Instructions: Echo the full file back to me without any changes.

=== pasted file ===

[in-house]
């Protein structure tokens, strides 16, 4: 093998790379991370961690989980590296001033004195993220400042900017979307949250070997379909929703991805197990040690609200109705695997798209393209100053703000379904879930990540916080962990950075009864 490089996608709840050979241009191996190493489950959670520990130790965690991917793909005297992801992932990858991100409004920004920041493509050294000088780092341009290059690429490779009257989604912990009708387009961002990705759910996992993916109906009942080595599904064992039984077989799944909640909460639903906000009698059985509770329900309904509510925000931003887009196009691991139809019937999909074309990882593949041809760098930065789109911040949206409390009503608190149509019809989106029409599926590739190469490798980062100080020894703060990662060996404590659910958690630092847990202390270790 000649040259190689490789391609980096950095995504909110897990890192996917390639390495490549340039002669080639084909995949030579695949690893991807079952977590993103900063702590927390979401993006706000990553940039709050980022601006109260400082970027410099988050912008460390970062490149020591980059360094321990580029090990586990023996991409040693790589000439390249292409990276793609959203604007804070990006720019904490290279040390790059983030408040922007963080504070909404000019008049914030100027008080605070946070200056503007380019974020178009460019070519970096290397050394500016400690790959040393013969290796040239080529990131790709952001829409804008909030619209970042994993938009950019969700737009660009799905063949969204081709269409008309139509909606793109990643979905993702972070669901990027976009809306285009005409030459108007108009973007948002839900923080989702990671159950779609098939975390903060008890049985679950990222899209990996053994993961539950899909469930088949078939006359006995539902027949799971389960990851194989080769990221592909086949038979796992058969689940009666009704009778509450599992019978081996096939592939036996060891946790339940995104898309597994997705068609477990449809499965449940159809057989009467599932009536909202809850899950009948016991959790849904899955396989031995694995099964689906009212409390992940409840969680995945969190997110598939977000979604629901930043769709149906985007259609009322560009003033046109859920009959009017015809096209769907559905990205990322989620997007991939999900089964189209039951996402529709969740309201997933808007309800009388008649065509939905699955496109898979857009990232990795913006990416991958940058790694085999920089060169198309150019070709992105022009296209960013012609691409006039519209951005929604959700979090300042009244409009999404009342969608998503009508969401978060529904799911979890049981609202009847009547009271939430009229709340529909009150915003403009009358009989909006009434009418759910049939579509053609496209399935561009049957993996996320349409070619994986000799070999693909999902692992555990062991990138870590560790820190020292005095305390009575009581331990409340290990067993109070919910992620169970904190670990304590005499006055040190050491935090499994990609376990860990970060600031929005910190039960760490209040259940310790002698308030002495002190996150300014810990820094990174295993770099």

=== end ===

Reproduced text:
[in-house]
């Protein structure tokens, strides 16, 4: 093998790379991370961690989980590296001033004195993220400042900017979307949250070997379909929703991805197990040690609200109705695997798209393209100053703000379904879930990540916080962990950075009864 490089996608709840050979241009191996190493489950959670520990130790965690991917793909005297992801992932990858991100409004920004920041493509050294000088780092341009290059690429490779009257989604912990009708387009961002990705759910996992993916109906009942080595599904064992039984077989799944909640909460639903906000009698059985509770329900309904509510925000931003887009196009691991139809019937999909074309990882593949041809760098930065789109911040949206409390009503608190149509019809989106029409599926590739190469490798980062100080020894703060990662060996404590659910958690630092847990202390270790 000649040259190689490789391609980096950095995504909110897990890192996917390639390495490549340039002669080639084909995949030579695949690893991807079952977590993103900063702590927390979401993006706000990553940039709050980022601006109260400082970027410099988050912008460390970062490149020591980059360094321990580029090990586990023996991409040693790589000439390249292409990276793609959203604007804070990006720019904490290279040390790059983030408040922007963080504070909404000019008049914030100027008080605070946070200056503007380019974020178009460019070519970096290397050394500016400690790959040393013969290796040239080529990131790709952001829409804008909030619209970042994993938009950019969700737009660009799905063949969204081709269409008309139509909606793109990643979905993702972070669901990027976009809306285009005409030459108007108009973007948002839900923080989702990671159950779609098939975390903060008890049985679950990222899209990996053994993961539950899909469930088949078939006359006995539902027949799971389960990851194989080769990221592909086949038979796992058969689940009666009704009778509450599992019978081996096939592939036996060891946790339940995104898309597994997705068609477990449809499965449940159809057989009467599932009536909202809850899950009948016991959790849904899955396989031995694995099964689906009212409390992940409840969680995945969190997110598939977000979604629901930043769709149906985007259609009322560009003033046109859920009959009017015809096209769907559905990205990322989620997007991939999900089964189209039951996402529709969740309201997933808007309800009388008649065509939905699955496109898979857009990232990795913006990416991958940058790694085999920089060169198309150019070709992105022009296209960013012609691409006039519209951005929604959700979090300042009244409009999404009342969608998503009508969401978060529904799911979890049981609202009847009547009271939430009229709340529909009150915003403009009358009989909006009434009418759910049939579509053609496209399935561009049957993996996320349409070619994986000799070999693909999902692992555990062991990138870590560790820190020292005095305390009575009581331990409340290990067993109070919910992620169970904190670990304590005499006055040190050491935090499994990609376990860990970060600031929005910190039960760490209040259940310790002698308030002495002190996150300014810990820094990174295993770099």